2. I’m just stopping in on my way to give Cherry Audio my $25. Yeah, it struck me as a somewhat odd choice for emulation – but then it hit me: how many hours or days or weeks of my life have I wasted fumbling around to find just the right bass sound – and surprise, I end up using something like Bull, Tuba, or Bass. Scoff at my unoriginality if you want to. But these are ‘staple’ bass sounds that can be used almost anywhere. Putting them together like this in one package … it just works for me.

    And what clinched the deal for me is how one of the 14 ‘floor surfaces’ is the carpet from the Outlook Hotel in Kubrick’s _The Shining_.

  3. I’m with you in liking my own CA synths. They offer great value for the buck. Messing around on the Memorymode is relaxing, like playing Solitaire with Eno rolling in the background.

    As to a VCS3 or Buchla, those are pretty esoteric for most players and probably a bit far from home for a smaller software house. The Mellotron, Emulator and Fairlight are essentially samplers that live or die based on their libraries. There could be pricey clearance issues involved. They can already be had elsewhere in different forms, too.

    Its hard to suggest anything new that’s not impractical. Dreamsynth would have been hailed as a demigod 20 years ago, but now, every new release is faced with an armload of similar competitors. Its like 9 pups after a mom who only has 8 teats! Half of the synths you can buy are able to sound like half of the others now. What to do? Shut up, I need another synth.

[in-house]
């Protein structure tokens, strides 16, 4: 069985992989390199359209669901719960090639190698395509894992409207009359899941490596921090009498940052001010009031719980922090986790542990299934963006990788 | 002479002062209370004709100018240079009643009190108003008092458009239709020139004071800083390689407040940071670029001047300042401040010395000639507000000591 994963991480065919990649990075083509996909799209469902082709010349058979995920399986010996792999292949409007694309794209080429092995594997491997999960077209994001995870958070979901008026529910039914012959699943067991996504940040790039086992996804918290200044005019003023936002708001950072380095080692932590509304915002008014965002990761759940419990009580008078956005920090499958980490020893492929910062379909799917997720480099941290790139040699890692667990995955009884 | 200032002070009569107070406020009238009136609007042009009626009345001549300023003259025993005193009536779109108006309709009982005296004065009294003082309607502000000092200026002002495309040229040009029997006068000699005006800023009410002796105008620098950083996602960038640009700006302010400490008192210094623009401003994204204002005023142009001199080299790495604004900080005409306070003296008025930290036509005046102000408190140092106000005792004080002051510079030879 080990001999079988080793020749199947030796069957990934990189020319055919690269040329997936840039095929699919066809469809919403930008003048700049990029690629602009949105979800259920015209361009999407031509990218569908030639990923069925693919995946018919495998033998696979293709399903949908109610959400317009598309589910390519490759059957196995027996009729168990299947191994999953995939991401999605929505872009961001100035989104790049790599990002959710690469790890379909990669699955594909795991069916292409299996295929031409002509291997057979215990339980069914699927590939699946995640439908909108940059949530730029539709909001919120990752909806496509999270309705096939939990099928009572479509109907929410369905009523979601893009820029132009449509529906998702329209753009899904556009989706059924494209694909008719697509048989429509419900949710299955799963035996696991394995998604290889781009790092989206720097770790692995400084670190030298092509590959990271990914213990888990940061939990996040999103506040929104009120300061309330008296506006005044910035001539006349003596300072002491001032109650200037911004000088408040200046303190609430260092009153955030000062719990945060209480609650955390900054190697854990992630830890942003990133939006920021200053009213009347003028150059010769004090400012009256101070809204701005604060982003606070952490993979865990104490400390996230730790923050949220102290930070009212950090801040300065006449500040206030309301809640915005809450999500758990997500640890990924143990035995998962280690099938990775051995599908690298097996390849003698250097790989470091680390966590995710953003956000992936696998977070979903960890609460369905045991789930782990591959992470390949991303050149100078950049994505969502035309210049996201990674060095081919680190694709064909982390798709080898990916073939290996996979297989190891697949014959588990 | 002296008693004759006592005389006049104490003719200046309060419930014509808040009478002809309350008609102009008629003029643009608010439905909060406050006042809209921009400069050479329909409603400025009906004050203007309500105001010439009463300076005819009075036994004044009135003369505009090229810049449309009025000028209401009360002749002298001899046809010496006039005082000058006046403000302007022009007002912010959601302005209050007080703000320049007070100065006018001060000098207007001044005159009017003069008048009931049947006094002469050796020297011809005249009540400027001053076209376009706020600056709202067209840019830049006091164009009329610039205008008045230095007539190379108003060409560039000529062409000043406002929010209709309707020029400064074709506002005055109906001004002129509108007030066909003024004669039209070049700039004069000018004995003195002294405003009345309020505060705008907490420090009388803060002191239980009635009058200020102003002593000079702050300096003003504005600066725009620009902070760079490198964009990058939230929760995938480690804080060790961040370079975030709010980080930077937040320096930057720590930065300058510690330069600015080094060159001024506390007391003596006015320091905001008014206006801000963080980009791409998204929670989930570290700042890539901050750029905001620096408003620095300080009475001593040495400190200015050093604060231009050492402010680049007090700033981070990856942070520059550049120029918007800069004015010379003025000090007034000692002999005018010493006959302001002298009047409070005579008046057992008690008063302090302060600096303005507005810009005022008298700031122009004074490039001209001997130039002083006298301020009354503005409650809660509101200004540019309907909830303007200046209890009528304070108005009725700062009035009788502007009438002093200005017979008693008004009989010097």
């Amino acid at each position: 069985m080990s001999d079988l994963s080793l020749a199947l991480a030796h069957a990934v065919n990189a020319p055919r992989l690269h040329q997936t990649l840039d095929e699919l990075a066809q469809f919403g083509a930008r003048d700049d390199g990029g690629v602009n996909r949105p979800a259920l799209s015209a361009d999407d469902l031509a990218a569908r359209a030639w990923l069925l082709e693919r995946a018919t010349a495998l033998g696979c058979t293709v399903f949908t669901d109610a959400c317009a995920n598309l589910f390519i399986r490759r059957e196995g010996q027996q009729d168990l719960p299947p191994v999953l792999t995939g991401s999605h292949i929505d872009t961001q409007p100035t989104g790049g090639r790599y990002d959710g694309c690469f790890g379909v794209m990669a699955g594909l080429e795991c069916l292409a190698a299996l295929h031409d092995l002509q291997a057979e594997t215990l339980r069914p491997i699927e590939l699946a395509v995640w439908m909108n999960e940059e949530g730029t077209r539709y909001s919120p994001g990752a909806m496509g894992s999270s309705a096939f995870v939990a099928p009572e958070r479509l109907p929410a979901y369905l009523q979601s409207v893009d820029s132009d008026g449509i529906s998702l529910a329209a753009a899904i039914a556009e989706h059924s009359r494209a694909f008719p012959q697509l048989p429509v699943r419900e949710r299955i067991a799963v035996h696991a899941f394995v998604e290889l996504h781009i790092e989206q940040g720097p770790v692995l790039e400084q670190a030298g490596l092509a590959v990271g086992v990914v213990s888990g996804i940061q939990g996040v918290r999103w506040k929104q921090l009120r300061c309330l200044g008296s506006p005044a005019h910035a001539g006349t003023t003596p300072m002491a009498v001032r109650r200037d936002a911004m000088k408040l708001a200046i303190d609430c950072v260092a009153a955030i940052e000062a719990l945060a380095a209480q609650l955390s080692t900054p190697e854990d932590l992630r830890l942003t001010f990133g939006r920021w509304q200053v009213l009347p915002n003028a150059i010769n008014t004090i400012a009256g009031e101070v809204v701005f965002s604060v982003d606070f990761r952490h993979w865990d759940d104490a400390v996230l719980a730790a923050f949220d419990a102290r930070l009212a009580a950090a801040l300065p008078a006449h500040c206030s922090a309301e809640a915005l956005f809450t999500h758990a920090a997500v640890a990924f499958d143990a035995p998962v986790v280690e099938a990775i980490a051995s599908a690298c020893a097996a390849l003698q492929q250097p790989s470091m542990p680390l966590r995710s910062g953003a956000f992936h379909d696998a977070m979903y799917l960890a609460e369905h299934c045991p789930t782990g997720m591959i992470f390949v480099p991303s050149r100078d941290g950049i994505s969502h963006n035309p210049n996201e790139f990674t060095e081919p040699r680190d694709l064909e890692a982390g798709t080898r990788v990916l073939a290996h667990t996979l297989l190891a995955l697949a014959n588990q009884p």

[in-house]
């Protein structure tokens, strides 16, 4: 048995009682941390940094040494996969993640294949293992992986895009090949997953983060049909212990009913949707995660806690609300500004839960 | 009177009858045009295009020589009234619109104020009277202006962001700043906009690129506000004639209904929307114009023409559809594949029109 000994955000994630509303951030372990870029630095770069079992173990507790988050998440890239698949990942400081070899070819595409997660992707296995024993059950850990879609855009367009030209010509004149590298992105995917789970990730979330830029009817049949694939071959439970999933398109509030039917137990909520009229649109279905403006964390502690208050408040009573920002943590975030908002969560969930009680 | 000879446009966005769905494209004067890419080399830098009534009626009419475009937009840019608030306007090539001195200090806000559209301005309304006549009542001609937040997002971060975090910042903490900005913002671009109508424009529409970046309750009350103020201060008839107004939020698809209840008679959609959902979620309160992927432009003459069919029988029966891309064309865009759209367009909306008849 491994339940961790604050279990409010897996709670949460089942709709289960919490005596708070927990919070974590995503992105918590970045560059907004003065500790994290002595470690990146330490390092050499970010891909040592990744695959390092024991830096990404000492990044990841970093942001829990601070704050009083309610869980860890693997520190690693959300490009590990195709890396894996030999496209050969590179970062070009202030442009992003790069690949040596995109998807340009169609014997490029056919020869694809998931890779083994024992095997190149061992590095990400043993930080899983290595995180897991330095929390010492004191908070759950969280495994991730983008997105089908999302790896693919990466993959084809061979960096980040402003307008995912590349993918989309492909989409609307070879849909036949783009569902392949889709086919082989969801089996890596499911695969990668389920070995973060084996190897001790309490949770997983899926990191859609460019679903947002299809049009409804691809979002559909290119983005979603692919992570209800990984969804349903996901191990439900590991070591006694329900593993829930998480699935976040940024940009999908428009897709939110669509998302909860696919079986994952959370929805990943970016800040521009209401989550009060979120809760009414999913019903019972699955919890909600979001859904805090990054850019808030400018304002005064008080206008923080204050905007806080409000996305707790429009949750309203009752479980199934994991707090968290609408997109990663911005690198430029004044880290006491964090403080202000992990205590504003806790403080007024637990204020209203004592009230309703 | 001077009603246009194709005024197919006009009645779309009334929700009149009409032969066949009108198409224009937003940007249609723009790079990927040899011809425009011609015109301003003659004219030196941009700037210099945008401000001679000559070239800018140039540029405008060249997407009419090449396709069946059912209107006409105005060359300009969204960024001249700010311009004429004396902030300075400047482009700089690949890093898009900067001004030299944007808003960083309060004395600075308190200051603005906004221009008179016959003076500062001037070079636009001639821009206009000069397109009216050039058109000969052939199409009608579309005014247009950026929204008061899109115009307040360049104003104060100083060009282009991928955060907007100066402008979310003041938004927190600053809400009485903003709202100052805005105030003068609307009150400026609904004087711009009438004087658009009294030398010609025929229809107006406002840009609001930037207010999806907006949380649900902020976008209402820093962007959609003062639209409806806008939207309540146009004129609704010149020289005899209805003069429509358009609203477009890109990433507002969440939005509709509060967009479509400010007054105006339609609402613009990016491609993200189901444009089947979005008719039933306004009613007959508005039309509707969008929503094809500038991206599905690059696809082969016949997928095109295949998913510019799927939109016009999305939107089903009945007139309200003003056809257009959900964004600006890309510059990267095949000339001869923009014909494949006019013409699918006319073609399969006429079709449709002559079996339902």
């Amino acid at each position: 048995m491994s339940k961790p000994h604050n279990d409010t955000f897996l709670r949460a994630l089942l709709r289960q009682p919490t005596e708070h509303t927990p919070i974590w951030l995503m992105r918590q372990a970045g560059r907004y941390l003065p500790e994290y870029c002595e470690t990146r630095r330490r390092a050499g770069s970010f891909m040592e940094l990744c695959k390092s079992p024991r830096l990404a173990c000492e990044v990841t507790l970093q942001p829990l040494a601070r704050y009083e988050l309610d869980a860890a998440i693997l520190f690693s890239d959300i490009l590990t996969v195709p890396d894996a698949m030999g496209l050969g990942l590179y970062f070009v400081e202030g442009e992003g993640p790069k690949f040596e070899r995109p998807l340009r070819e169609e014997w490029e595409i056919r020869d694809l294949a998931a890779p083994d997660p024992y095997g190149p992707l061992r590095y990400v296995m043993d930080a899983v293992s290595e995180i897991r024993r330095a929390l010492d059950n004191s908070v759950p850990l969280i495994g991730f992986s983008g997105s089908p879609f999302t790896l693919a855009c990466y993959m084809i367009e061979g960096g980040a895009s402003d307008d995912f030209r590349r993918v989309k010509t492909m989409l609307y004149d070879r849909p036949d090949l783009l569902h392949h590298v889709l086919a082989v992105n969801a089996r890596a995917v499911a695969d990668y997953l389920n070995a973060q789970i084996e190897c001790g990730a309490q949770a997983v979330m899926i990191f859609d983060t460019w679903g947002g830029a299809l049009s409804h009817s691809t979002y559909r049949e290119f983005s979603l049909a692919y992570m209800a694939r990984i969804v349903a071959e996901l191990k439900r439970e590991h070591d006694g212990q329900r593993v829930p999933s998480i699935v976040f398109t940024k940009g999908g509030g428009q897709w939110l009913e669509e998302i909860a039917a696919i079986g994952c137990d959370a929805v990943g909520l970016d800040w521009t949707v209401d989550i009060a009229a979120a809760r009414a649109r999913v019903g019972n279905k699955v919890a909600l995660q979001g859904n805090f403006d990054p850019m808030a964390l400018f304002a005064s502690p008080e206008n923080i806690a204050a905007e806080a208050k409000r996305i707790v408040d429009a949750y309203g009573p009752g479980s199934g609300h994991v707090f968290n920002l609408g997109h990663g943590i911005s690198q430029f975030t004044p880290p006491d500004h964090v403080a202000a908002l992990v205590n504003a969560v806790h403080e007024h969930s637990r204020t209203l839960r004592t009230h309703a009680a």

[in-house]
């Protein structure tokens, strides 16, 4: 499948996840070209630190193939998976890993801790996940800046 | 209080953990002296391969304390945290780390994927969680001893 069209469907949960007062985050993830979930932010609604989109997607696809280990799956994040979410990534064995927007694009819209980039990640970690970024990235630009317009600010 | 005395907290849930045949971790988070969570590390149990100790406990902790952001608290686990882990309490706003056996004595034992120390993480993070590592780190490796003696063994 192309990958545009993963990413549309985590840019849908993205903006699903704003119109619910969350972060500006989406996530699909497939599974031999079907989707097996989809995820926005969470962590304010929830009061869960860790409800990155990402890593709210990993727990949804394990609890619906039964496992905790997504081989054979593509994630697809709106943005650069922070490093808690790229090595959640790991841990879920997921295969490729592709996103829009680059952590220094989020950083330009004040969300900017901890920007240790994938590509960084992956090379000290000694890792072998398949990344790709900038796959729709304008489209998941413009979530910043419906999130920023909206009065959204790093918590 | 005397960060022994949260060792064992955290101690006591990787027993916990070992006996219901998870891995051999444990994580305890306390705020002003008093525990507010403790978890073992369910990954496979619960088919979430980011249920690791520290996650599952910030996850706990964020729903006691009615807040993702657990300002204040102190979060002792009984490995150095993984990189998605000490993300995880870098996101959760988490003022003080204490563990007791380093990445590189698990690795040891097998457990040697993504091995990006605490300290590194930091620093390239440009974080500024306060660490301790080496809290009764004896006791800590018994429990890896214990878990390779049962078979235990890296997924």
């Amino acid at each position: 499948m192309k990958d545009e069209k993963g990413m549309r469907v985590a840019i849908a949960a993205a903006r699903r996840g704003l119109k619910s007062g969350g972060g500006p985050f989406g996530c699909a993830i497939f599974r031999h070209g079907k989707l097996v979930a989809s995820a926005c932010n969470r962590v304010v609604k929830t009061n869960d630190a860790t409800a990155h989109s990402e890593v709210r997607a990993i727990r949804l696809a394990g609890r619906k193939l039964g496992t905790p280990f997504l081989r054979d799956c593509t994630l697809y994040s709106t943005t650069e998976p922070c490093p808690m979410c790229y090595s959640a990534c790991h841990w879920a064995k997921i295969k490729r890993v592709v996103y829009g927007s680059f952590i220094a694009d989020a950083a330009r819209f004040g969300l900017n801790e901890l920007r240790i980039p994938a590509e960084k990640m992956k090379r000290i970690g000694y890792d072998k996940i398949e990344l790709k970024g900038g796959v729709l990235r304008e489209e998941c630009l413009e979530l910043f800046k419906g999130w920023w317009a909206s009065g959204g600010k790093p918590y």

4. recently upgraded my computers after my faithful 10 year old Dell desktop died and my old MacBook Air could no longer be updated(one of the reasons IMHO Apple sucks).

    So I have been getting lots of new plug-ins, side note – Phase Plant is freaking amazing, IMO the best out there right now, but back to Cherry Audio…

    I have and use pretty regularly all the CA stuff, they are so affordable, sound pretty damn good and are so easy to install. Do I need a Taurus pedal emulation? Not really but for the $$$ I will support CA, just because IMHO they deserve it and I can easily afford it.

  5. > Now do the Moog Source

    There are just one or two aspects to the Source that can’t be had on most other Moogs, IIRC. Not a bad idea, but not much of an addition either.

    > or the Octave Plateau Voyetra 8.

    Interesting. That’s one of those legendary synths most of us have never really heard. I don’t know if it would be worth the programming time required, for CA or me as a player. Maybe, since “we” are running out of vintage gear to emulate.

    > and also the Cheetah.

    That thing is legendary in the UK for having a real shite of an OS. Programming from the front panel was worse than that of a Matrix-1000. It had a good voice, too, so it saw mileage as a playback module. Another fringe oddity.

    > my old MacBook Air could no longer be updated (one of the reasons IMHO Apple sucks).

    My old Macs have kept running for legacy purposes long after the market made ’em obsolete. They’ve been as faithful to the 10-year point as your Dell. You find what works for you. My hardware workstations have made it to 15 years and a bit more, partly because I never got Hot Pockets goo on any of them.

    1. They are weird choices, sure, but we are talking about the guys who cloned the Quadra and the Polymoog, so they have a penchant for making some weird choices.

      They’ve been emulating a lot of the old Moogs and working with the Bob Moog Foundation, so maybe we will get a Source or a Sonic Six.

  6. Just the kind of synth we like, among windcontroller players. The most common thing for us to do is to assign breath control to filter cutoff. So, the way the filter reacts is key to whether or not a synth works for us. A smooth legato is also quite important. Tried the demo for a few minutes and the responsiveness is just what we need. No zipping, stepping, or aliasing.
    Now that MIDI Learn can work at the patch level on Cherry Audio synths, they’re checking most of our boxes.

Leave a Reply